Gurka noted that “despite our student, staff and district successes, our schools face an urgent problem that cannot be ignored. Our school buildings are in dire need of updating and major repair. Maintenance costs continue to rise while efficiency is decreasing. We cannot provide excellent education in the facilities as they exist today.” He went on to highlight some of the problems in each building and went on to talk about the Issue 11 bond issue, set for the May 2 ballot. Some of the facts of Issue 11 highlighted were that it is a plan for renovated and new schools, including modern systems that will save the district $1 million per year in operating expenses. The state will contribute $3.5 million to the project. Repairs and renovations will be made to the Middle School and High School and one new elementary school will be built, replacing the three existing buildings. By law, none of the monies collected from Issue 11 can be used for anything but the renovation and new building, and vital equipment. Classroom and learning technology will be upgraded to ensure college and workforce readiness for students. New climate control systems will allow for a better learning environment, as well as being more cost efficient. The newly renovated district will improve property values, as well as the image and reputation of the community. The cost to the taxpayers for this issue will be $9.04 per month for every $100,000 in home valuation.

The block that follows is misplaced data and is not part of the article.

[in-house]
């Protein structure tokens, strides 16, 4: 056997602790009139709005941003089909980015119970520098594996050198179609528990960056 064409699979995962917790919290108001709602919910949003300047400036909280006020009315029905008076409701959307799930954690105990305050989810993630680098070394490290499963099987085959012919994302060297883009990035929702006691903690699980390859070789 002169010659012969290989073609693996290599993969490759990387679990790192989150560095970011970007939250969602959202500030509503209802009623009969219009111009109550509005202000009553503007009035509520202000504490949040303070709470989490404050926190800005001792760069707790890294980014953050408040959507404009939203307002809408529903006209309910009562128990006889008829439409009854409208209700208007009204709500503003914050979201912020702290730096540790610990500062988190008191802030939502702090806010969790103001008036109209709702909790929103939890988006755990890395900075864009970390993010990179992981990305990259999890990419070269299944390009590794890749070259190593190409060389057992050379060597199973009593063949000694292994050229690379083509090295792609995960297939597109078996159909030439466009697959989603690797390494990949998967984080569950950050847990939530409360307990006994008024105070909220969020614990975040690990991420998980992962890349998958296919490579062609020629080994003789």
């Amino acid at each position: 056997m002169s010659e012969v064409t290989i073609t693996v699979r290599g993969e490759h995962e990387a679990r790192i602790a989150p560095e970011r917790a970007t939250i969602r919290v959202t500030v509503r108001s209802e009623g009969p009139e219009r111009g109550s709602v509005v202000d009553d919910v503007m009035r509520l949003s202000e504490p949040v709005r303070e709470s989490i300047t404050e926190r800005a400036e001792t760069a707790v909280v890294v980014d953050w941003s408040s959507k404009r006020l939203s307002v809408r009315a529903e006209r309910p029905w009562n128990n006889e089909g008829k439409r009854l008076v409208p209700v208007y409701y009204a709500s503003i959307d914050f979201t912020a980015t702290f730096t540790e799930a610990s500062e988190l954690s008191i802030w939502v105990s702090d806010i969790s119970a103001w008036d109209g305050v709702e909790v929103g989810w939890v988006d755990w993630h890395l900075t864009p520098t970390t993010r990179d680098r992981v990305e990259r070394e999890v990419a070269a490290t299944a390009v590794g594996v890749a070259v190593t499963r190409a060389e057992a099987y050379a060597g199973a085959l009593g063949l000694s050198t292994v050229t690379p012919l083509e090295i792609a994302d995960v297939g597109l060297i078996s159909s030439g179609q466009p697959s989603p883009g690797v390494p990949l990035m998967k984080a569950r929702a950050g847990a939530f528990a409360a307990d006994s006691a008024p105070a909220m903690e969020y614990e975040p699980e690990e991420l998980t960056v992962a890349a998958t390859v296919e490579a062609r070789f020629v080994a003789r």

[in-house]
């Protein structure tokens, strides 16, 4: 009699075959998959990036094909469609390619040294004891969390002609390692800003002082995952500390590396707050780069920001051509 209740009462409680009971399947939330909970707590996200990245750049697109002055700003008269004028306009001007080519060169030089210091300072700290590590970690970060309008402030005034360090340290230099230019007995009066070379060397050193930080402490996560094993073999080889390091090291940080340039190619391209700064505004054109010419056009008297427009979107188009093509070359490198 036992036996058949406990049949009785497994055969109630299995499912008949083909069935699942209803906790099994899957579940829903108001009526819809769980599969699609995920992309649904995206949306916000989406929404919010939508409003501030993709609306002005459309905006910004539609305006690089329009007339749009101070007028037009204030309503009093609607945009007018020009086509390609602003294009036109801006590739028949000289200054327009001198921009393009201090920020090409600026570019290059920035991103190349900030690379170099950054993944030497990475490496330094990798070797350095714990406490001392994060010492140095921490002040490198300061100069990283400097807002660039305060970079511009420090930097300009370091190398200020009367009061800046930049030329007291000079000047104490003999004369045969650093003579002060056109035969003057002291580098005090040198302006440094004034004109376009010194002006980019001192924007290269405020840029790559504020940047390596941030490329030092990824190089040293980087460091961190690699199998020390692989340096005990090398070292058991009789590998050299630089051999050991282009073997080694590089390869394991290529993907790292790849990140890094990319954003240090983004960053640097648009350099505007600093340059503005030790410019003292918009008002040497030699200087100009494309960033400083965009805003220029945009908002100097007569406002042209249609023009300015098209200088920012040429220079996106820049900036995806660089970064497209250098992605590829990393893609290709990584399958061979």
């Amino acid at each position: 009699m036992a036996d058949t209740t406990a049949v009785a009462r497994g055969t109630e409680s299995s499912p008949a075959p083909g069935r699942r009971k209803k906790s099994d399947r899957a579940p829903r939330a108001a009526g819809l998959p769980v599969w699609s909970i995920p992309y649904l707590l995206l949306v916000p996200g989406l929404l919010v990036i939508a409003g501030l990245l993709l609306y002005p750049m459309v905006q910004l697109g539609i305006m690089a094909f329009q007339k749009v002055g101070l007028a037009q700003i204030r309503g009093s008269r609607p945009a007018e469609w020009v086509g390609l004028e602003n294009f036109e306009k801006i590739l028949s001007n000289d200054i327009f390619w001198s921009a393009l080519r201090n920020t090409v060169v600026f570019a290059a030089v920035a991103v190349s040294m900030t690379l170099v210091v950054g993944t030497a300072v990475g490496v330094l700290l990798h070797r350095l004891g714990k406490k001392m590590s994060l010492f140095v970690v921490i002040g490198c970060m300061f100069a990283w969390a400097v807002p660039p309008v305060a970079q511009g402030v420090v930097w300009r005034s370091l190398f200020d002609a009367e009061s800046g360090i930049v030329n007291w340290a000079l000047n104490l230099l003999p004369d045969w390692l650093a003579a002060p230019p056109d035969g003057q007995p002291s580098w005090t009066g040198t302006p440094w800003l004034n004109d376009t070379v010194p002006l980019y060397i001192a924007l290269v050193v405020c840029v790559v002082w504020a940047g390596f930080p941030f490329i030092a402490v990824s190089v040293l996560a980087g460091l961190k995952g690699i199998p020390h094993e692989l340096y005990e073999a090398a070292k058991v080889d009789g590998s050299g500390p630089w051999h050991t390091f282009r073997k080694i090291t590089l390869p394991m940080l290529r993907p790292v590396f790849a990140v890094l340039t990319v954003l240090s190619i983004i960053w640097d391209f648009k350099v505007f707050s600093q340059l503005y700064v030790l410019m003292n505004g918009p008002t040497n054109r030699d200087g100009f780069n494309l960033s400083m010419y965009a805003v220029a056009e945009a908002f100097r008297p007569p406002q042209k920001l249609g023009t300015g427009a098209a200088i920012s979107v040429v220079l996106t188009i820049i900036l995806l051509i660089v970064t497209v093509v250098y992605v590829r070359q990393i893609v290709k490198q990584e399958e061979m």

Gurka then went on to talk about what will happen if the bond issue does not pass. (See Bond issue story). He noted that a detailed outline of the entire plan can be found at He noted that some of the items that will not be addressed if the bond issue is not adopted include asbestos removal, ADA issues, fire/security alarm systems, plumbing, safety sprinklers, technology infrastructure, lighting/furniture/flooring, and overall asphalt/concrete replacement.
“One of the first things buyers look for in a community is strong and stable schools with safe, cost-efficient, updated buildings that provide student-center learning to prepare our children for the future,” concluded Gurka. “Our house is our largest investment.” Gurka noted that every choice has a cost associated with it. He invited residents to take part in a survey regarding the bond issue at “We are asking residents to take a few moments to complete this survey so we know how to direct our efforts when communicating Issue 11 to residents. Our focus is to get all stakeholders together and ask them for their support and endorsement of Issue 11. So far, the response has been overwhelming and people we have not heard from before are now involved in the campaign because they realize the importance of Issue 11 and the urgency for our schools and the urgency for our community.”

Contributing Writer